The New York Times reported a former state representative in New Mexico told a female lobbyist he would vote for a bill a client supported if she had sex with him, then kissed her.
That was part of a story the newspaper wrote about lobbyists facing sexual harassment in state capitals around the nation.
The allegation brought up by Vanessa Alarid, still a prominent lobbyist, accused former State Rep. Thomas A. Garcia of making the proposition and the unwanted kiss.
Garcia was a member of the Legislature for three terms, from 2006 to 2012.
The Democrat denied the allegation.
“I held the institution of the Legislature with too high regard to do anything that would provide any kind of personal gain, financial or otherwise,’’ he told The New York Times.
But two former legislators—Democrat Sandra Jeff and Republican Rod Adair—told the paper Alarid told them what happened afterward, as did Will Steadman, who supervised Alarid for the SunCal, the land developer she lobbied for.
The bill itself failed in the Legislature, and Garcia was among those who voted against it.
Democratic leaders in the House and Senate weighed in on Twitter:
Every woman should be safe at work and able to do her job free from harassment, assault, and unwanted advances. This article is shocking and describes appalling conduct that will not be tolerated in the NM Legislature. https://t.co/UjNDUMATof #NMLEG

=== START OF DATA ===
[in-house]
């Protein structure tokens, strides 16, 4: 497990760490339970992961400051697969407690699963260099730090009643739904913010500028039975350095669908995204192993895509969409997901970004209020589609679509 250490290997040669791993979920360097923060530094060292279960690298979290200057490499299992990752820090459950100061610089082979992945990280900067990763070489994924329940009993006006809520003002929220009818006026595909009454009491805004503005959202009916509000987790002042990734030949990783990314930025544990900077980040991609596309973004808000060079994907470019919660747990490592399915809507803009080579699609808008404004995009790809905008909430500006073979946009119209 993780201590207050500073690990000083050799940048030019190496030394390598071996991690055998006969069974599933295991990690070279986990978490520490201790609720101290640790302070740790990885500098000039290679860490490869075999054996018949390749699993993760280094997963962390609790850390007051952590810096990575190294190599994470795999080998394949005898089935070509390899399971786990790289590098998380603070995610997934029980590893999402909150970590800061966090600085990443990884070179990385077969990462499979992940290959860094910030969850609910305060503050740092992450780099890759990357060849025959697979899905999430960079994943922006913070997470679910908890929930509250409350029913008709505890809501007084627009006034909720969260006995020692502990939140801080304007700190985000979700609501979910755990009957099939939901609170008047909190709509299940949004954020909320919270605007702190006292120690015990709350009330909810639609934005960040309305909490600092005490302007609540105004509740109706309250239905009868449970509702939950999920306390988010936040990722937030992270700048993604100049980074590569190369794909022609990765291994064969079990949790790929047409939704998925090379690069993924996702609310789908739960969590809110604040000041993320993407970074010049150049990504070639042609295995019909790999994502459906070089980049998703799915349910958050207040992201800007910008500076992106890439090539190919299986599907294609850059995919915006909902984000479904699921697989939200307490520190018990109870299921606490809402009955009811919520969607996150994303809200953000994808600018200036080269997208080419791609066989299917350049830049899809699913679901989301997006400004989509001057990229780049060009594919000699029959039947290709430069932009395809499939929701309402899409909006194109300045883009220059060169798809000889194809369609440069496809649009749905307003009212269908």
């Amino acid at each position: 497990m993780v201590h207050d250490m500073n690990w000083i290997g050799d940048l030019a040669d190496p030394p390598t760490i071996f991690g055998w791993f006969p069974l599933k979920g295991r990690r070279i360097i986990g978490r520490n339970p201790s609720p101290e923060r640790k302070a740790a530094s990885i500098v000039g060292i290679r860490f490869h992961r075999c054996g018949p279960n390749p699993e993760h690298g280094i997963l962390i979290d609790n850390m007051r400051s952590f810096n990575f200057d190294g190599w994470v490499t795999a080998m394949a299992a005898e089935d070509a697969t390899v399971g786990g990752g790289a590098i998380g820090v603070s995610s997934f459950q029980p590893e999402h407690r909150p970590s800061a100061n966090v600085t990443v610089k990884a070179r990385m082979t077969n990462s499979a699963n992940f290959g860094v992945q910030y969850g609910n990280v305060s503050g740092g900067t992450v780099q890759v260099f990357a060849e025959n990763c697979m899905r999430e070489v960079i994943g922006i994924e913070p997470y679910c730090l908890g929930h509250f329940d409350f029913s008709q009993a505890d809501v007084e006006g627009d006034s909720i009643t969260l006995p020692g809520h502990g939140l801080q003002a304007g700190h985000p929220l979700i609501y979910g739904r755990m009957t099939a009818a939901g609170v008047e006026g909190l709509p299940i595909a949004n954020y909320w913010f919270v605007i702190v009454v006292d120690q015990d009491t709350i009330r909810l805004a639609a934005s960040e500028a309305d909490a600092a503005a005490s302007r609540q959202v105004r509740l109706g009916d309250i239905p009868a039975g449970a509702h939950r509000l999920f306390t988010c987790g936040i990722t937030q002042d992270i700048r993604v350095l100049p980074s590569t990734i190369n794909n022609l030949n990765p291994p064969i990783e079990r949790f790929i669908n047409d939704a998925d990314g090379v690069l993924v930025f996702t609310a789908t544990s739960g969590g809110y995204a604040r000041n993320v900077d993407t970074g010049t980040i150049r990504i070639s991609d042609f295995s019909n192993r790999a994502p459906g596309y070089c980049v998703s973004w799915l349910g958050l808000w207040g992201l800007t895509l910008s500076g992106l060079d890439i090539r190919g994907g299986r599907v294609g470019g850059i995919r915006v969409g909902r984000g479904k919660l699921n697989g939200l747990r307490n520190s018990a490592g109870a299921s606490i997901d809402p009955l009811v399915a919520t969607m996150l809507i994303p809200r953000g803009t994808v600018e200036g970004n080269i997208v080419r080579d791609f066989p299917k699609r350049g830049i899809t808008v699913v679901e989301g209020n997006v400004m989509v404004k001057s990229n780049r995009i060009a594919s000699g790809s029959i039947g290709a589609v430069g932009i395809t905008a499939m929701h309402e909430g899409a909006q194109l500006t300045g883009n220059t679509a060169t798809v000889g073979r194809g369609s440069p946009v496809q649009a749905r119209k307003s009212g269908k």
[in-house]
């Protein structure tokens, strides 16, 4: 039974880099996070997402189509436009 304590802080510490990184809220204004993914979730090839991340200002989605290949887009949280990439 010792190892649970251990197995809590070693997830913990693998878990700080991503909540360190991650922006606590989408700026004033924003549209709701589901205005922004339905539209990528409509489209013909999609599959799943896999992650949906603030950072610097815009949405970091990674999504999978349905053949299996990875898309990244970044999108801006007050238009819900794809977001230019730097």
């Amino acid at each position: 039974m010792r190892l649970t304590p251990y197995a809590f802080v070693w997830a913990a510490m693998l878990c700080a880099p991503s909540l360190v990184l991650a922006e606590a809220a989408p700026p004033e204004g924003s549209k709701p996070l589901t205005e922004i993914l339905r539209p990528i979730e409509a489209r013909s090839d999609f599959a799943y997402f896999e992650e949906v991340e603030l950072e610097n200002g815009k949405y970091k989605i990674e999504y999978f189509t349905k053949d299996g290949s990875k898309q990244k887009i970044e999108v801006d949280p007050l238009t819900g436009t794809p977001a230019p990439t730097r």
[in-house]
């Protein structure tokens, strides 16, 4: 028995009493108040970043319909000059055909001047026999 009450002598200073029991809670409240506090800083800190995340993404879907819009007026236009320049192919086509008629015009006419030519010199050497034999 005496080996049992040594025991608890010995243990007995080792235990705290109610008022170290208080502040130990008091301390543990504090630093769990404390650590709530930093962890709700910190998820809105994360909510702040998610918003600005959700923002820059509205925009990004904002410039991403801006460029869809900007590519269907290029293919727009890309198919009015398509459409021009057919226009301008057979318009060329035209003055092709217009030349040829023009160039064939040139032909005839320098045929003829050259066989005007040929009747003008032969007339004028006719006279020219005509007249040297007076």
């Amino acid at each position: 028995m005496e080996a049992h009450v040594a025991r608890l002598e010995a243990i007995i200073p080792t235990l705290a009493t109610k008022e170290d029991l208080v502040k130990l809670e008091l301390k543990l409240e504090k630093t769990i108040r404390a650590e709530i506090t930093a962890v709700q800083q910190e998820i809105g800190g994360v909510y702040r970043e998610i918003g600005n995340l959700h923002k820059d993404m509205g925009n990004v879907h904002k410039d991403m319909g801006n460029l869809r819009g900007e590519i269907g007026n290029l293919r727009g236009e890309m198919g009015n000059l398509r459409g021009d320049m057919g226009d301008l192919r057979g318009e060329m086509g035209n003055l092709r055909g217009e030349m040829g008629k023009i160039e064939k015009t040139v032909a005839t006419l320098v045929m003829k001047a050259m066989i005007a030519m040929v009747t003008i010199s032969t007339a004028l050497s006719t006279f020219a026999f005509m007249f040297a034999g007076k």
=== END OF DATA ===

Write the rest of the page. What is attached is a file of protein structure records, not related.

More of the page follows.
— Rep. Brian Egolf (@BrianEgolf) December 8, 2017
I am shocked and angry to hear this account of sexual harrasment by a former member of the legislature. We cannot and will not tolerate actions or behaviors that compromise any person’s well being or prevent them from doing their job effectively. #nmleg https://t.co/kIxFUSV6OF
— Peter Wirth (@senatorwirth) December 8, 2017
State Rep. Kelly Fajardo, R-Los Lunas, also told The New York Times that she witnessed a text from “an older, powerful legislator” who asked a lobbyist to go to his hotel room.
Fajardo previously wrote a letter saying she “witnessed instances of harassment” in the Roundhouse.
The news came the same day that the Albuquerque Journal reported the state Legislature refused to release two sexual harassment complaints. The Legislative Council Service cited an exception in the state’s open records law that protects matters of opinion in personnel files from being released.
However, records can be released with matters of opinion redacted.
Legislative leaders announced a working group that would revamp the sexual harassment policies in the Roundhouse. Earlier, Secretary of State Maggie Toulouse Oliver said her office would provide voluntary sexual harassment training to lobbyists.
Update: Added tweets by Brian Egolf and Peter Wirth.